Industry speculation predicts a spree of media convergence to follow in the footsteps of the AOL Time Warner deal, but Yahoo has no such plans.
In light of the pending merger, a Yahoo spokesperson said it would be a mistake for the company to alter its existing multi-partner strategy.
"We don't see any changes to our strategy that would lock us up with just one partner," the spokesperson said.
The spokesperson said such a deal would "diminish Yahoo's position with consumers around the country and the world", because the company was seen as an "independent communications, commerce and media platform."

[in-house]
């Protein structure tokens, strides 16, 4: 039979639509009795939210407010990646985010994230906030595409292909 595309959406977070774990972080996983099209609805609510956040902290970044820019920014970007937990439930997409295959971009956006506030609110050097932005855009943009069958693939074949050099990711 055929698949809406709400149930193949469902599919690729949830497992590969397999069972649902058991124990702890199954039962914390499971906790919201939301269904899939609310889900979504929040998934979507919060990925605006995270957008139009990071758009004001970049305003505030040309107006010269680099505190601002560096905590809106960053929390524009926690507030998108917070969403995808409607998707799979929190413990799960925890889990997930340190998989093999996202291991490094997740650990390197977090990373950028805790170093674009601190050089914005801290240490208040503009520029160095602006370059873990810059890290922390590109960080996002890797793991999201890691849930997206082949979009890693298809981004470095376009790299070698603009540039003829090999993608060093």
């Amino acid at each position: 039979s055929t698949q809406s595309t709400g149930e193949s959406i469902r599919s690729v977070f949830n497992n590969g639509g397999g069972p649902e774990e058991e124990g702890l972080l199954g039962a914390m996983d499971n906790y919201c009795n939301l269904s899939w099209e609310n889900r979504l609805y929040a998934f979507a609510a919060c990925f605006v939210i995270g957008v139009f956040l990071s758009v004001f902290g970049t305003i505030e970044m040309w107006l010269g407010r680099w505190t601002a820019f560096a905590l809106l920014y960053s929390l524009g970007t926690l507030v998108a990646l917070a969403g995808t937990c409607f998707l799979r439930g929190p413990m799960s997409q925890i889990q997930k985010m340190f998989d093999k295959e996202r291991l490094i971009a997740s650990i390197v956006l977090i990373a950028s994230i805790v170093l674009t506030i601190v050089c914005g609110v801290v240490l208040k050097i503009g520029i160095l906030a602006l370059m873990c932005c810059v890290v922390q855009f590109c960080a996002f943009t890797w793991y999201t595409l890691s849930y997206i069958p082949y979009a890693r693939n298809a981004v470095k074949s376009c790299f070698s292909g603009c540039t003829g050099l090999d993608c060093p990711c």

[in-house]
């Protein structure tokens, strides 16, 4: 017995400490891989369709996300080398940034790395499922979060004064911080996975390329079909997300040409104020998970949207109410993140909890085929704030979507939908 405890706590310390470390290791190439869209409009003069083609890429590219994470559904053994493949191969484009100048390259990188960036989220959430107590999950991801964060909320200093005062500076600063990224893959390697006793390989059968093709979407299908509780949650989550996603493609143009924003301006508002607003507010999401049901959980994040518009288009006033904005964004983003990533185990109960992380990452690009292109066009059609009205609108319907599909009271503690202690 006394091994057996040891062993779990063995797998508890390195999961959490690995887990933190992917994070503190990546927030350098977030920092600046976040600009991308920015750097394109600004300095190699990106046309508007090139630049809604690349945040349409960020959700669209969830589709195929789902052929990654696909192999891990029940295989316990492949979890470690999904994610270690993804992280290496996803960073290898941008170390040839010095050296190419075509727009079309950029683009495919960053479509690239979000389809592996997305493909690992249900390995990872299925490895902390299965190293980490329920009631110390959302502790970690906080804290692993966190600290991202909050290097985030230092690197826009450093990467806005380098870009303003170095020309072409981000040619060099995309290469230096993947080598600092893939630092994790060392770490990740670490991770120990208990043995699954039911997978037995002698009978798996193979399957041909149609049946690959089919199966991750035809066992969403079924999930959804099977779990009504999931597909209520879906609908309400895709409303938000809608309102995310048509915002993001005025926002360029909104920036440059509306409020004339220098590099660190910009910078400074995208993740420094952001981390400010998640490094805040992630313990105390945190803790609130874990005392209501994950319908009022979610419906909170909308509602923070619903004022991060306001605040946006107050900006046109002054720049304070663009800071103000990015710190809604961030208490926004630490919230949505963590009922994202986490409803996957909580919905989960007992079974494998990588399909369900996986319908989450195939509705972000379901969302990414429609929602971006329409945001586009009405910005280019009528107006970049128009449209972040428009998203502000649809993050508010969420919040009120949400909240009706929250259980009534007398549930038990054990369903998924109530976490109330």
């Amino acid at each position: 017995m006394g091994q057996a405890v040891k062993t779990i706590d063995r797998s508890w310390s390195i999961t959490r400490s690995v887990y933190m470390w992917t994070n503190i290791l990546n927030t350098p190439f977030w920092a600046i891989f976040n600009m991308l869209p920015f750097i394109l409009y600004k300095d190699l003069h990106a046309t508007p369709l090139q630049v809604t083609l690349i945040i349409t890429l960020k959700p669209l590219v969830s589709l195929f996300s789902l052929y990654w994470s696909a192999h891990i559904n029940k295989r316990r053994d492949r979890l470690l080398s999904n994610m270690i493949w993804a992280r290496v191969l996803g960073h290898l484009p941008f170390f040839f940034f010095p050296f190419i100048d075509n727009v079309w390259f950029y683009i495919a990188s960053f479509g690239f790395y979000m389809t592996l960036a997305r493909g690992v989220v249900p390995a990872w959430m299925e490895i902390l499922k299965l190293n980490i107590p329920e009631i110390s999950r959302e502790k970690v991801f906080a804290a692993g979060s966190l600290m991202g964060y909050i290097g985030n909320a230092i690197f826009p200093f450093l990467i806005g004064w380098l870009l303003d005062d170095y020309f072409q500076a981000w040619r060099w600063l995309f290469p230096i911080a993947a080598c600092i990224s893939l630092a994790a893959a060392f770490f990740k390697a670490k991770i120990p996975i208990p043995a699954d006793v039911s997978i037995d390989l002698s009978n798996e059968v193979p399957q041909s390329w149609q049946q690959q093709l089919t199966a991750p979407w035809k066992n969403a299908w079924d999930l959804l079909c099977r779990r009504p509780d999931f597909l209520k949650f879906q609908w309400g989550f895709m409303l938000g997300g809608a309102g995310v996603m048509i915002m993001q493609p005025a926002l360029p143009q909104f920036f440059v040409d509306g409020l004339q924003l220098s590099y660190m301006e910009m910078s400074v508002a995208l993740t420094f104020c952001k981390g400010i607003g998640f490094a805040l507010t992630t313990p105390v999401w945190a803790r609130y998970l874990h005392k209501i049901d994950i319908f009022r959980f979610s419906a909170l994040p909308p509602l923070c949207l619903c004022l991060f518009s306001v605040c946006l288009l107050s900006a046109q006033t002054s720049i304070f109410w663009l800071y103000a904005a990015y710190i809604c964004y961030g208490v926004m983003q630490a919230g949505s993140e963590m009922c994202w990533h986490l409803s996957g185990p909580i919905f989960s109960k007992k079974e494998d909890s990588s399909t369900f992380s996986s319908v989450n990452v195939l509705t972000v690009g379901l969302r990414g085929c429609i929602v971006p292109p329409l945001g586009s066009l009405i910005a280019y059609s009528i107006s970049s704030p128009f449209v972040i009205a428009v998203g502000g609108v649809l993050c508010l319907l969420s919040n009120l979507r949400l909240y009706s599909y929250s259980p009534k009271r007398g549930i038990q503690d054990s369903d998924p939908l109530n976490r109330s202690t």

IDC analyst Graham Penn agreed it would be risky for Yahoo to try and emulate the AOL/Time Warner deal.
"Being a single-strategy company, Yahoo may find itself much easier to manage than a conglomerate with the conflicting agendas that AOL and Time Warner will have. Size does not mean everything. What Yahoo are doing may be a wise decision," Penn said.
"The AOL Time Warner deal will put pressure on their competitors around the world to emulate them. The other companies may be better off staying where they are rather than rushing to emulate what AOL and Time Warner have done."
Internet company Yahoo holds non-exclusive partnerships with content providers including ABC News, Fairfax, Lonely Planet, Reed Publishing and Reuters.
Yahoo this week posted annual net revenues of $588.6 million for fiscal 1999, up 140 per cent from 1998. The company's global audience is now around 120 million, including around 40 million users outside the US.